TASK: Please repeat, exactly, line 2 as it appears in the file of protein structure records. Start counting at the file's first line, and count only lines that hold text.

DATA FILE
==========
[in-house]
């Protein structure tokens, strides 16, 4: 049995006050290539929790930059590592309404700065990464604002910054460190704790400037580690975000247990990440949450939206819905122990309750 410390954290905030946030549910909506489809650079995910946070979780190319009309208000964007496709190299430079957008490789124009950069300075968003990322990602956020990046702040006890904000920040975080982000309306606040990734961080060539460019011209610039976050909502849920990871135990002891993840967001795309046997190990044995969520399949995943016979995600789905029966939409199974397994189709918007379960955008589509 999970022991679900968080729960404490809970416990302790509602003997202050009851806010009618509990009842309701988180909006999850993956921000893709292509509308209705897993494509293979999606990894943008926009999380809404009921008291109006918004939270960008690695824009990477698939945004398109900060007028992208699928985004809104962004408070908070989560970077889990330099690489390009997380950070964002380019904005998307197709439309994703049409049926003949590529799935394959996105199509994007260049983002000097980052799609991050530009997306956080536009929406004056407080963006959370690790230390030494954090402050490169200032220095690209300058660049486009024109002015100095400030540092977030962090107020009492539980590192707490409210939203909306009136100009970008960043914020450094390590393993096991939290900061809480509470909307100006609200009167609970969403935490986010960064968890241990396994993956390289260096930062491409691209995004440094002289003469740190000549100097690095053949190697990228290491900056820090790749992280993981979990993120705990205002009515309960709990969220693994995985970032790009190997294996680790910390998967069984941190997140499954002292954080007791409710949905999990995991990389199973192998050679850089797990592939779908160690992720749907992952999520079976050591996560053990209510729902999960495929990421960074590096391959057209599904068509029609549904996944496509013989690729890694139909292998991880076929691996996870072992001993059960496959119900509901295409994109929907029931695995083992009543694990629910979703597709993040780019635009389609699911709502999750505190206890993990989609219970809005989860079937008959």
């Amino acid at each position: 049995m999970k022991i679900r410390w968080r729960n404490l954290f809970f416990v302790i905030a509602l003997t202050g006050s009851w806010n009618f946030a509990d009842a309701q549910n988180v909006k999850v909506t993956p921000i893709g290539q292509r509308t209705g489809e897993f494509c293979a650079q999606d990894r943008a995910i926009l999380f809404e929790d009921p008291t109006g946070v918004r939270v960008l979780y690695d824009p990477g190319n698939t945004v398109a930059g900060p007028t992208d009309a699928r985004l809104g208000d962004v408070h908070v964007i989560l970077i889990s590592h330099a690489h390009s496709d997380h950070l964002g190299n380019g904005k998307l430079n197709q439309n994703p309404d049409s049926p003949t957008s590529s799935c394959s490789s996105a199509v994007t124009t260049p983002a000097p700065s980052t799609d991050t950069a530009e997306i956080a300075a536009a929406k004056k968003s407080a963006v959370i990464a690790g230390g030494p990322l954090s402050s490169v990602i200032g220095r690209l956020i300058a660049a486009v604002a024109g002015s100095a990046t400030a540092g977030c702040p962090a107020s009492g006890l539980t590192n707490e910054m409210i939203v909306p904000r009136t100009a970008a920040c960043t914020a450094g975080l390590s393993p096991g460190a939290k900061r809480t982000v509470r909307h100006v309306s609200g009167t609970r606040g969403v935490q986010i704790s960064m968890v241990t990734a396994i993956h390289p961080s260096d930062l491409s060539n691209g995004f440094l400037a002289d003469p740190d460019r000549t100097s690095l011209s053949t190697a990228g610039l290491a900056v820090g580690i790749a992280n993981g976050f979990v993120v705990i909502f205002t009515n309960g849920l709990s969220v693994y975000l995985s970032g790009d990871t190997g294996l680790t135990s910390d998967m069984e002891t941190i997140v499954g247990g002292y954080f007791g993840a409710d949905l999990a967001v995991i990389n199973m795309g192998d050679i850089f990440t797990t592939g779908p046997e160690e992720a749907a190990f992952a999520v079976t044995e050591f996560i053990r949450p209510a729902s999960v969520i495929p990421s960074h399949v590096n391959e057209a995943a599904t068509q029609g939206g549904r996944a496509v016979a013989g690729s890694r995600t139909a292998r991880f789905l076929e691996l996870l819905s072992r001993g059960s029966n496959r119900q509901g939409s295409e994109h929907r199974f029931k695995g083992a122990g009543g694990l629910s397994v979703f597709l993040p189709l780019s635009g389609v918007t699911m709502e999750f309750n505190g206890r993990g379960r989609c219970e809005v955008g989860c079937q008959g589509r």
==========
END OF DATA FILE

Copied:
């Protein structure tokens, strides 16, 4: 049995006050290539929790930059590592309404700065990464604002910054460190704790400037580690975000247990990440949450939206819905122990309750 410390954290905030946030549910909506489809650079995910946070979780190319009309208000964007496709190299430079957008490789124009950069300075968003990322990602956020990046702040006890904000920040975080982000309306606040990734961080060539460019011209610039976050909502849920990871135990002891993840967001795309046997190990044995969520399949995943016979995600789905029966939409199974397994189709918007379960955008589509 999970022991679900968080729960404490809970416990302790509602003997202050009851806010009618509990009842309701988180909006999850993956921000893709292509509308209705897993494509293979999606990894943008926009999380809404009921008291109006918004939270960008690695824009990477698939945004398109900060007028992208699928985004809104962004408070908070989560970077889990330099690489390009997380950070964002380019904005998307197709439309994703049409049926003949590529799935394959996105199509994007260049983002000097980052799609991050530009997306956080536009929406004056407080963006959370690790230390030494954090402050490169200032220095690209300058660049486009024109002015100095400030540092977030962090107020009492539980590192707490409210939203909306009136100009970008960043914020450094390590393993096991939290900061809480509470909307100006609200009167609970969403935490986010960064968890241990396994993956390289260096930062491409691209995004440094002289003469740190000549100097690095053949190697990228290491900056820090790749992280993981979990993120705990205002009515309960709990969220693994995985970032790009190997294996680790910390998967069984941190997140499954002292954080007791409710949905999990995991990389199973192998050679850089797990592939779908160690992720749907992952999520079976050591996560053990209510729902999960495929990421960074590096391959057209599904068509029609549904996944496509013989690729890694139909292998991880076929691996996870072992001993059960496959119900509901295409994109929907029931695995083992009543694990629910979703597709993040780019635009389609699911709502999750505190206890993990989609219970809005989860079937008959």